Beginner traders are susceptible to some common pitfalls, if they don’t know them. The last thing you want to do is make costly day trading mistakes and limit your potential to become successful in trading. Well, if you keep these three costly day trading mistakes in mind, you’re placing yourself on the road to success. Nearly all successful traders avoid these mistakes. Even if they commit these mistakes once in a while, they don’t make it a habit.
3 Costly Day Trading Mistakes to Avoid
At all costs, you want to avoid these three costly day trading mistakes. When you commit these day trading mistakes, you could be setting yourself up for failure. No one wants that. Beginner traders often trade without a plan, off of emotions and add to their losers. These are just a few of the common costly day trading mistakes you want to avoid.
Day Trading Without A Plan
Now, this isn’t only limited to day trading. Whatever trading style and time horizon, you need to make a plan. One of the main reasons that the failure rate in day trading is high is the fact that traders lose too much money or give up. If you approach trading with grit and avoid taking it on the chin, and try to get better, you could potentially become successful. When you’re first starting out to trade, you need to write out a plan for all your trades. Successful traders like Kyle Dennis and Jason Bond still continue to do this. Although their trading processes differ, they still write trade with a plan.
Your plan could be as simple as your thesis (a few sentences), price range at which you’ll buy, stop out and take profits.
For example, Kyle Dennis’ plan is relatively short. He writes the catalyst date, buy zone, profit zone and stop zone. Here’s a look at one of his trading plans.
Catalyst Dates: FDA Approval date of October 4th with an Advisory
Committee Meeting scheduled for August 8
Buy Zone: 10.50 to 11.00
Profit Zone: 12.50 or higher
Stop Zone: 9.75
Now, his approach to trading biotechs is fairly simple. He identifies his favorite chart pattern set ups, then looks to see the upcoming biotechnology catalyst dates. Thereafter, he identifies where he wants to buy, stop out and take profits.
On the other hand, Jason Bond’s trading plans are more on the fly. He keeps stocks on the radar and uses Fibonacci retracements on penny stocks that have moved a lot. He primarily uses technicals and catalysts to trade penny stocks, which aren’t too difficult to learn.
Here’s a look at one of Jason’s watch lists.
Moving on, another costly day trading mistake is trading off of emotions.
Trading Off of Emotions
You ever hear someone say they’re on tilt? Well, you’ve probably heard this in poker, but it applies to trading as well. When you’re on tilt, you’re making decisions based off of your emotions. You should never let fear and greed control your trading decisions. Now, let’s say you’re long a stock and watched it go up 20% due to a positive news. Well, greed could cause you to think that the stock could run another 20%. However, chances are it isn’t too likely. You might add to your position thinking you could make more.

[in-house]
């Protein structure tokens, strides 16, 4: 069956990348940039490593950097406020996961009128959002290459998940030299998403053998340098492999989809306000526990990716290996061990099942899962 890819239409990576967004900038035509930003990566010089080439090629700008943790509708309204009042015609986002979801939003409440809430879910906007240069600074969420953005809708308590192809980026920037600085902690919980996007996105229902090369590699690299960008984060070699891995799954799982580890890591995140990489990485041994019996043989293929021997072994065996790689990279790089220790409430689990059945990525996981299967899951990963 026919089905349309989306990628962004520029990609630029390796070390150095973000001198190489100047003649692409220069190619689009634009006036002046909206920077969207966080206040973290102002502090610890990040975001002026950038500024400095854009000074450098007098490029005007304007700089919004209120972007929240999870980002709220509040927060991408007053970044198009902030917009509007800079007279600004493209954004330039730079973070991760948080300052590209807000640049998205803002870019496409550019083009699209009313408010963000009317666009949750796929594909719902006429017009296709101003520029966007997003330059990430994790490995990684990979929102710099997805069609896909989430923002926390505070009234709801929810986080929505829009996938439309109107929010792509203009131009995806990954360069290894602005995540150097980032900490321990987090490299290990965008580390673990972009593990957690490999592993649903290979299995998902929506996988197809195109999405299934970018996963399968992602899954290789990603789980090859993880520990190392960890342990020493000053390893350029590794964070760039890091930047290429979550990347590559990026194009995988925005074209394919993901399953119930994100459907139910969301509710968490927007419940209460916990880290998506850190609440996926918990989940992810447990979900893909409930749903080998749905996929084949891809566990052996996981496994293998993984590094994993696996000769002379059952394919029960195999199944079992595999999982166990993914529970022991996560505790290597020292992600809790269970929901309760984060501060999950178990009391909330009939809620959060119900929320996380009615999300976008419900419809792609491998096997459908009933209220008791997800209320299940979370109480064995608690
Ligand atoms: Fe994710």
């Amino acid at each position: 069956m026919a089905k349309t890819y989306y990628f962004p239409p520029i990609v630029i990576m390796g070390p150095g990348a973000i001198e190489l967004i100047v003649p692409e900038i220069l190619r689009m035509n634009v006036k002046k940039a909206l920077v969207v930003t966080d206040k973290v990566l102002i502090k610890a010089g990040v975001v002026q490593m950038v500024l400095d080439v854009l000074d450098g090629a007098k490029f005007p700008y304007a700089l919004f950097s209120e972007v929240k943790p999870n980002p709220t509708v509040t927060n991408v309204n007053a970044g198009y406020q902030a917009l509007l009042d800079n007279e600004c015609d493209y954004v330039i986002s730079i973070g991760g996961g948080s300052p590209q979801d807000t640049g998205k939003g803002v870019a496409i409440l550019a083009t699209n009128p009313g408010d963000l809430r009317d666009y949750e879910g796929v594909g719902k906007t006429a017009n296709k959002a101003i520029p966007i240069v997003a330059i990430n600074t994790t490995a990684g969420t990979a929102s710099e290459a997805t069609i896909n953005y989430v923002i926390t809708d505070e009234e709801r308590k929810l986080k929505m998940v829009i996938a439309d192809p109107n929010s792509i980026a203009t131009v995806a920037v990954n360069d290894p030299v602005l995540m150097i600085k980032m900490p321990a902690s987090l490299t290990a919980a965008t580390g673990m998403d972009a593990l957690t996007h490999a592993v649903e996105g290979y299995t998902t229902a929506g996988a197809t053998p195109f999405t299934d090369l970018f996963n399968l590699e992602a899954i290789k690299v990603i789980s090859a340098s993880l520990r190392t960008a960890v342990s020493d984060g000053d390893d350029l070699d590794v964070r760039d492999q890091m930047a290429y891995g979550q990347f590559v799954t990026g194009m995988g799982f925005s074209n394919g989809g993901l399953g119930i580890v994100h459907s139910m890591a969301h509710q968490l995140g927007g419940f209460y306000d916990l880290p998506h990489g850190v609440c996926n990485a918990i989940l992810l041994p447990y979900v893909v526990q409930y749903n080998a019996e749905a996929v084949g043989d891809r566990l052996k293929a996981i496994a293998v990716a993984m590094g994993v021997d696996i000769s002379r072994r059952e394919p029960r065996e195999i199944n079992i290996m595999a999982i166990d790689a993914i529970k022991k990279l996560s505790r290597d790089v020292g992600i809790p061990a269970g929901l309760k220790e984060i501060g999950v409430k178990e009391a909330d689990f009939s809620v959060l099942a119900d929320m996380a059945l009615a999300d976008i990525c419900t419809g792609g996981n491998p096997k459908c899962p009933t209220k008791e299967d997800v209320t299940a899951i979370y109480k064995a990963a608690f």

You don’t want to let greed cause you to chase a stock up 20% when you could be taking profits and avoid the headache. Fear also leads traders to make poor decisions. Traders might cut good trades too early before the stock reaches their stop loss price, thinking the stock could fall for no reason. When you have a plan, trade the plan and stick to it, unless new material information arises.
A lot of traders also trade on hope. If a stock moves against them, they made hold on too long and let it blow right through their stop-loss price, hoping the stock will turn around. You don’t want to do this at all. When you have a stop-loss price, respect it.
Adding to Losers
The third costly day trading mistake to avoid is adding to losers. Unless your plan clearly states that you would add to the position if it moves slightly against you, you should not add to losers. Over time, if you continue to add to losers, the losses could amount. In turn, you could blow up your trading account. When a position moves significantly against you, you have to admit you’re wrong and cut the loser. A lot of beginner traders are stubborn and add to the position, thinking it’ll turn around and they have a better average price. It might work in some cases, but it’s bad practice.
For example, if your trading plan states you want to buy a stock at $50 and add to it on pull backs all the way down to $48, then it’s okay to add to a “losing” position. On the other hand, if your plan does not say anything about adding on pullbacks and if the stock moves against you, then just cut the loser.
The Bottom Line
When you’re learning how to trade, you need to avoid these costly day trading mistakes. You should always trade with a plan and never let emotions control your trading decisions. Moreover, you should not add to losers unless it’s stated in your trading plan. When you avoid these costly day trading mistakes, you could avoid failure in trading and place yourself on the road to success.
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